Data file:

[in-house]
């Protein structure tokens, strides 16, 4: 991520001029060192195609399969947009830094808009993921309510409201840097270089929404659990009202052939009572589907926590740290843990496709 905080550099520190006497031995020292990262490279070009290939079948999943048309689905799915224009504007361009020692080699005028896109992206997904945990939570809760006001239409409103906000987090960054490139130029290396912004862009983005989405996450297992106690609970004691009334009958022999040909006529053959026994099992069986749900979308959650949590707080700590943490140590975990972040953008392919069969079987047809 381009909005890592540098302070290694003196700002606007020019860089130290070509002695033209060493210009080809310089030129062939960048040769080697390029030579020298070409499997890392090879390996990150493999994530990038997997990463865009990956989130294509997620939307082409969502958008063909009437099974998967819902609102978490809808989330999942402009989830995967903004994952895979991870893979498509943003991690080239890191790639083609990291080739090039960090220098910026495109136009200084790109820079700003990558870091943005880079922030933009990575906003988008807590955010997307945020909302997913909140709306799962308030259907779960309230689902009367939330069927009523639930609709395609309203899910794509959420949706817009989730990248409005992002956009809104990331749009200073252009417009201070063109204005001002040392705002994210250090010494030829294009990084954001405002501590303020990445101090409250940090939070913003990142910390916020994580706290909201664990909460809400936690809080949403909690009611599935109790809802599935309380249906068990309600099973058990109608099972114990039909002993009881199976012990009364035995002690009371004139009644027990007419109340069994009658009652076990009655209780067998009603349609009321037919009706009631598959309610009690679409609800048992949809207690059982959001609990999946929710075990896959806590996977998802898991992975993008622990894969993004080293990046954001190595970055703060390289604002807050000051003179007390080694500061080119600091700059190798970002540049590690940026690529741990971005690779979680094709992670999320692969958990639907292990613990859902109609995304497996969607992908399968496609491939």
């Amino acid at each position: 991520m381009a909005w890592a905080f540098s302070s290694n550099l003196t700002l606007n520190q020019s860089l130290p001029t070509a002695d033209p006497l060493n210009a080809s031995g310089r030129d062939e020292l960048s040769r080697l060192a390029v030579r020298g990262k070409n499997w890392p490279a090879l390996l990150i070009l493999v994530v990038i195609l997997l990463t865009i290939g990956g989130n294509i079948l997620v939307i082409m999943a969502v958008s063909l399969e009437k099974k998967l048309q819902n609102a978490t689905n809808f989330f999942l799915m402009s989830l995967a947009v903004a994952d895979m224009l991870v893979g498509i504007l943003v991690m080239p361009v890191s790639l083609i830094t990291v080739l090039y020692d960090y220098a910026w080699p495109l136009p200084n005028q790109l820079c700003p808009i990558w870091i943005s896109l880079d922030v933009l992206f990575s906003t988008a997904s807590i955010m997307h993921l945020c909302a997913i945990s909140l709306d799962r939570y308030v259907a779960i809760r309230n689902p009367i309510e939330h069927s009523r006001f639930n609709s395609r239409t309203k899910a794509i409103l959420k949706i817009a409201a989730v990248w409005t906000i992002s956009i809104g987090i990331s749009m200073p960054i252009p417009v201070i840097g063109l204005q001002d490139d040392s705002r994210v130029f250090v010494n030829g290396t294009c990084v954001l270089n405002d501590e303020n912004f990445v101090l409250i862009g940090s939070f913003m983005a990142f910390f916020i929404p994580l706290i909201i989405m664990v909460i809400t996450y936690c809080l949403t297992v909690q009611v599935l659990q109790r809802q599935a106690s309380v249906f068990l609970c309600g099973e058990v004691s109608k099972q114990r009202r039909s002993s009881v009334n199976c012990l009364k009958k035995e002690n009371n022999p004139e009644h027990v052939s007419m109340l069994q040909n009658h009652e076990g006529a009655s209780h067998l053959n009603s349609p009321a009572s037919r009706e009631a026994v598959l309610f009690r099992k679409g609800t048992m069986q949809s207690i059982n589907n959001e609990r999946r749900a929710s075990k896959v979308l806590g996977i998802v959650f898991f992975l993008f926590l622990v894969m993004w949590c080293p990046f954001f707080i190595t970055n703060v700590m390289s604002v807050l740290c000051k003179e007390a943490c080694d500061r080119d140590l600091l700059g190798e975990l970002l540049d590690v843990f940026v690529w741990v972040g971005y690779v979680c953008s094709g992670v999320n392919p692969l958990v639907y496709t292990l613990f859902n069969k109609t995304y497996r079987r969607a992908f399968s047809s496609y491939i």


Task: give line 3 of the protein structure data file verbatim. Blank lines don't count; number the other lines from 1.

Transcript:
């Amino acid at each position: 991520m381009a909005w890592a905080f540098s302070s290694n550099l003196t700002l606007n520190q020019s860089l130290p001029t070509a002695d033209p006497l060493n210009a080809s031995g310089r030129d062939e020292l960048s040769r080697l060192a390029v030579r020298g990262k070409n499997w890392p490279a090879l390996l990150i070009l493999v994530v990038i195609l997997l990463t865009i290939g990956g989130n294509i079948l997620v939307i082409m999943a969502v958008s063909l399969e009437k099974k998967l048309q819902n609102a978490t689905n809808f989330f999942l799915m402009s989830l995967a947009v903004a994952d895979m224009l991870v893979g498509i504007l943003v991690m080239p361009v890191s790639l083609i830094t990291v080739l090039y020692d960090y220098a910026w080699p495109l136009p200084n005028q790109l820079c700003p808009i990558w870091i943005s896109l880079d922030v933009l992206f990575s906003t988008a997904s807590i955010m997307h993921l945020c909302a997913i945990s909140l709306d799962r939570y308030v259907a779960i809760r309230n689902p009367i309510e939330h069927s009523r006001f639930n609709s395609r239409t309203k899910a794509i409103l959420k949706i817009a409201a989730v990248w409005t906000i992002s956009i809104g987090i990331s749009m200073p960054i252009p417009v201070i840097g063109l204005q001002d490139d040392s705002r994210v130029f250090v010494n030829g290396t294009c990084v954001l270089n405002d501590e303020n912004f990445v101090l409250i862009g940090s939070f913003m983005a990142f910390f916020i929404p994580l706290i909201i989405m664990v909460i809400t996450y936690c809080l949403t297992v909690q009611v599935l659990q109790r809802q599935a106690s309380v249906f068990l609970c309600g099973e058990v004691s109608k099972q114990r009202r039909s002993s009881v009334n199976c012990l009364k009958k035995e002690n009371n022999p004139e009644h027990v052939s007419m109340l069994q040909n009658h009652e076990g006529a009655s209780h067998l053959n009603s349609p009321a009572s037919r009706e009631a026994v598959l309610f009690r099992k679409g609800t048992m069986q949809s207690i059982n589907n959001e609990r999946r749900a929710s075990k896959v979308l806590g996977i998802v959650f898991f992975l993008f926590l622990v894969m993004w949590c080293p990046f954001f707080i190595t970055n703060v700590m390289s604002v807050l740290c000051k003179e007390a943490c080694d500061r080119d140590l600091l700059g190798e975990l970002l540049d590690v843990f940026v690529w741990v972040g971005y690779v979680c953008s094709g992670v999320n392919p692969l958990v639907y496709t292990l613990f859902n069969k109609t995304y497996r079987r969607a992908f399968s047809s496609y491939i």